LGBTQ+ Solidarity

June 14, 2024

LGBTQ Solidarity 1.jpgThe mission statement of 1199’s constitution reads as follows: “We are determined to protect and advance the lives of our members—not only on the job, but also in our communities and in our society.”

That guiding principle, together with organization, unity and vision, helped to make the Union a labor and civil rights powerhouse.

Unfortunately, during 1199’s early years, the rights of some workers were not adequately addressed in society at large. Discrimination based on sexual orientation and gender identity continues to this day, but at that time it was commonplace.

The 1969 Stonewall Uprising is widely regarded as a turning point that challenged outdated attitudes. The Greenwich Village protest helped progressives to see multiple interlocking systems of oppression more clearly. During the 1970s, LGBTQ+ (lesbian, gay bisexual, trans, queer, plus other sexual identities) workers and their allies began to organize more openly throughout society. In the workplace, the fight centered on contract protections against discrimination based on sexual orientation.

The HIV/AIDS crisis of the 1980s and 1990s brought into even sharper relief the discrimination, marginalization and silencing of the queer population. The group ACT UP (AIDS Coalition to Unleash Power) dramatized the need for a healthcare system that would meet the needs of the most vulnerable.

A Feb. 23, 1988 New York Times article quoted Kathy Abelson, the then 1199 Executive Vice President of the RN division, on the need for adequate compensation to address the shortage of hospital nurses and technicians during the crisis. Just days before, hundreds of nurses at Lincoln Medical and Mental Health Center in the Bronx struck to protest poor working conditions which adversely affected the care of AIDS patients.

The journey of 1199er Val S. Dickerson is indicative of the work and commitment of members. Beginning in 1990, Dickerson was a volunteer at the Gay Men’s Health Crisis (GMHC), providing support and handling errands for AIDS patients. In 1991, he worked with AIDS patients at Manhattan’s Columbia Presbyterian Hospital. Many of the patients were estranged from family and friends. “The staff in the hospital was their family and support system,” Dickerson said. He continued his AIDS work in 1995 at Rivington House.

Throughout the crisis, many of the more than 2,000 social workers in the Union played a central role in helping patients and community residents access an array of health and wellness services.

LGBTQ Solidarity 3.jpg1199 also sought to amplify the voices of activists by bringing them into the 1199 family. In 1994, lawyers and dietitians at the GMHC beat back a vicious anti-union campaign to vote in 1199. They were unable to secure a first contract, but they worked to amend 1199’s constitution to include sexual orientation as a protected category.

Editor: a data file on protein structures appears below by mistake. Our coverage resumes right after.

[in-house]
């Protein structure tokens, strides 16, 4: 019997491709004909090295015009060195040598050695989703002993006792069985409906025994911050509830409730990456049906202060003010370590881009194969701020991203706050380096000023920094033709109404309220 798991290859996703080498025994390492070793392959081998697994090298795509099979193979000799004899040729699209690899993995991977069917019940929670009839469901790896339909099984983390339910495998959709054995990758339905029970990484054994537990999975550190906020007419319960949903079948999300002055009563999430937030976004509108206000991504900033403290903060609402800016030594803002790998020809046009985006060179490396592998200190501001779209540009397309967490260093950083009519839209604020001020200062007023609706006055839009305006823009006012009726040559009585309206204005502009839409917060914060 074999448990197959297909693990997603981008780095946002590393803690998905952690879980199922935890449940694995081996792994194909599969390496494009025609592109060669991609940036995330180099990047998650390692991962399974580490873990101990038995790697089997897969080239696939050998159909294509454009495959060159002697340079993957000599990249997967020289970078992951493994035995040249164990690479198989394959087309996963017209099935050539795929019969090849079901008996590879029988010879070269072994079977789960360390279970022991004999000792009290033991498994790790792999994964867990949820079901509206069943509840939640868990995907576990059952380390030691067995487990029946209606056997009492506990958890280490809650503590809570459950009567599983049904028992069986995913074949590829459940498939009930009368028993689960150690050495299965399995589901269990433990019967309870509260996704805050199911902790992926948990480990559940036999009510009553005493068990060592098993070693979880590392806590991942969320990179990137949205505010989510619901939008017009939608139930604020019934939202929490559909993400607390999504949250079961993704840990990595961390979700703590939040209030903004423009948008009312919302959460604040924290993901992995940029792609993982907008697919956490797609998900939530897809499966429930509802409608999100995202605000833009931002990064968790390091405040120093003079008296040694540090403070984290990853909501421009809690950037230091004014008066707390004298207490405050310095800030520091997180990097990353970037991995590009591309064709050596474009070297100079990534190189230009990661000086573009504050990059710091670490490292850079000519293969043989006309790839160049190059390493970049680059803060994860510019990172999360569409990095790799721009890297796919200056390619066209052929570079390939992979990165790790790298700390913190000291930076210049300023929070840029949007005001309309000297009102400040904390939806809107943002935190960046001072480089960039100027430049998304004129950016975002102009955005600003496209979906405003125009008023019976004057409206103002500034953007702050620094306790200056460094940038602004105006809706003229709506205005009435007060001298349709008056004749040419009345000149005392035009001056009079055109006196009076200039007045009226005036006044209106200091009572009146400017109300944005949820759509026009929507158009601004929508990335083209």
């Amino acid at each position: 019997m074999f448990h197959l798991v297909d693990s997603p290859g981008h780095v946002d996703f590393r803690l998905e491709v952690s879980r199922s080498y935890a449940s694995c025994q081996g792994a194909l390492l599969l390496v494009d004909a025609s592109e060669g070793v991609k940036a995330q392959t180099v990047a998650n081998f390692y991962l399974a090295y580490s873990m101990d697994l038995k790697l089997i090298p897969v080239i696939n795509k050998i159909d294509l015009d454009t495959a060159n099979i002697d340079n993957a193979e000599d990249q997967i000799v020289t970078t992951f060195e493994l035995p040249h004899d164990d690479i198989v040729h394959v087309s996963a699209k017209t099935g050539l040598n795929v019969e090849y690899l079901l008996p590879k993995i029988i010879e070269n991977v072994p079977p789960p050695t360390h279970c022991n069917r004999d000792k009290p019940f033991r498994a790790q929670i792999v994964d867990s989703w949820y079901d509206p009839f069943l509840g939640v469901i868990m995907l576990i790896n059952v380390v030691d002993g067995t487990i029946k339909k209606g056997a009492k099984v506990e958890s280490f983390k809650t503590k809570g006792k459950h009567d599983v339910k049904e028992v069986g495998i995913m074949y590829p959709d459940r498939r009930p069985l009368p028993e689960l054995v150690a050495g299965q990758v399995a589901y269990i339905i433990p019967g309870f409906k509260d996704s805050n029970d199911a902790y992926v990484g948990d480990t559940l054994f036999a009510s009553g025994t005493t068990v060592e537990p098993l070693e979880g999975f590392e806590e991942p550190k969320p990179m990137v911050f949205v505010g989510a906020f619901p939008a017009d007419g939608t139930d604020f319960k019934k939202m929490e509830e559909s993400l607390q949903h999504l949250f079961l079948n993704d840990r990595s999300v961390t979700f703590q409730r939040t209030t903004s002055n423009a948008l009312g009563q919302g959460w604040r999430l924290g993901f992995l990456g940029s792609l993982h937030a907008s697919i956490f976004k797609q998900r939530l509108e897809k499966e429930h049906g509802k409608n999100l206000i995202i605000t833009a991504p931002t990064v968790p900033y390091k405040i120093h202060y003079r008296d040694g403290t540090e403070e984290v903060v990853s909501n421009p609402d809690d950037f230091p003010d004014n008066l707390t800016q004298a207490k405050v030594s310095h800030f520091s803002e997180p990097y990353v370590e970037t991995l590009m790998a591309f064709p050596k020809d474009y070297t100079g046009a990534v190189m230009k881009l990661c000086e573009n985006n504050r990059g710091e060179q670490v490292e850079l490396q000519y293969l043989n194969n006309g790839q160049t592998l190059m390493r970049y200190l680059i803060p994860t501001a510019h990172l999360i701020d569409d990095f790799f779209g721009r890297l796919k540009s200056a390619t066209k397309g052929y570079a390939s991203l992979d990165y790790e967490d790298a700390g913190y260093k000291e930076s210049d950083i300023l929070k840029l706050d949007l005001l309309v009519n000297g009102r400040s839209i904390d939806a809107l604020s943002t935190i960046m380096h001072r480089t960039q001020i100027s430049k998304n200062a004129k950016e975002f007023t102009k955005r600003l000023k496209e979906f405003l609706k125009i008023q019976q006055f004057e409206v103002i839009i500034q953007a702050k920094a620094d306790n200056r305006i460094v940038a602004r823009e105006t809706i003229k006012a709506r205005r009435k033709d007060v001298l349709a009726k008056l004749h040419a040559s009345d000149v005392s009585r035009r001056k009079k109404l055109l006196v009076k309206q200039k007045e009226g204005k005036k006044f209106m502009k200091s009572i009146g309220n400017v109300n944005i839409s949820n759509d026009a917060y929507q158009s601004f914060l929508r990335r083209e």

Similar to 1199SEIU’s 1969 hospital campaign in Charleston, South Carolina, GMHC workers were unable to secure a first contract, but their struggle jumpstarted other organizing victories. Workers at HIV/AIDS clinics in Los Angeles, San Francisco, and Seattle won SEIU organizing campaigns.

In 1997, 1199SEIU members at Whitman Walker Health in Washington DC, were among the first in the nation to win contracts affirming the rights of trans workers. They have also since won full domestic partner benefits, and protection for gender expression and transition-related healthcare coverage.

1199SEIU represents other major civil rights organizations. Two of the oldest are the National LGBTQ Task Force founded in 1973, and the Human Rights Campaign (HRC) founded in 1980.

The December 2002 the 1199SEIU magazine announced the formation of the Union’s Lavender Caucus. The subhead of the article read, “We are coming out, so we won’t be left out.”

Dollie Green, then a CNA at New York’s Campbell Hall Rehabilitation Center, was one of two members interviewed. “I’ve never been an activist,” she said, “but I feel strongly about domestic partner benefits and ensuring that all members receive the same benefits regardless of their sexual orientation.”

The Caucus worked closely with the SEIU Lavender Caucus, co-founded by Mary Kay Henry, outgoing president of SEIU, and the first women and openly gay person to hold that position.

LGBTQ Solidarity 2.jpgIn August 2008, the 1199 Magazine featured Donna Payne, HRCs associated director of diversity. Among her coalition partners were members of the faith community. At the time of the interview, Payne was about to host the very first Democratic Party convention for LGBTQ+ people of color.

The year 2011 was a productive year for 1199’s caucus. On June 24, it hosted a gathering to hail the passage of New York State’s marriage equality bill. On Dec. 10 of the same year, the caucus hosted a wellattended Communities of Faith Against Hate breakfast.

That level of high visibility has inspired many LGBTQ+ workers to join the Union. In 2015, workers at Callen-Lorde Community Health Center voted 1199. They were followed by workers at APICHA, and Hetrick Martin Institute in New York City. Baltimore’s Chase Brexton Health Care workers joined in 2016. Queer and trans members were key organizers when 1199 began organizing Planned Parenthood clinics in 2019.

Another high point for the caucus was the international World Pride celebration, which also marked the 50th anniversary of the Stonewall uprising. Last year, workers at Fenway Health in Boston also voted 1199.

On June 30th, 1199ers of all gender identities and sexual orientations will take part in Pride events throughout the Union’s regions to help hasten the day when no one will be left out.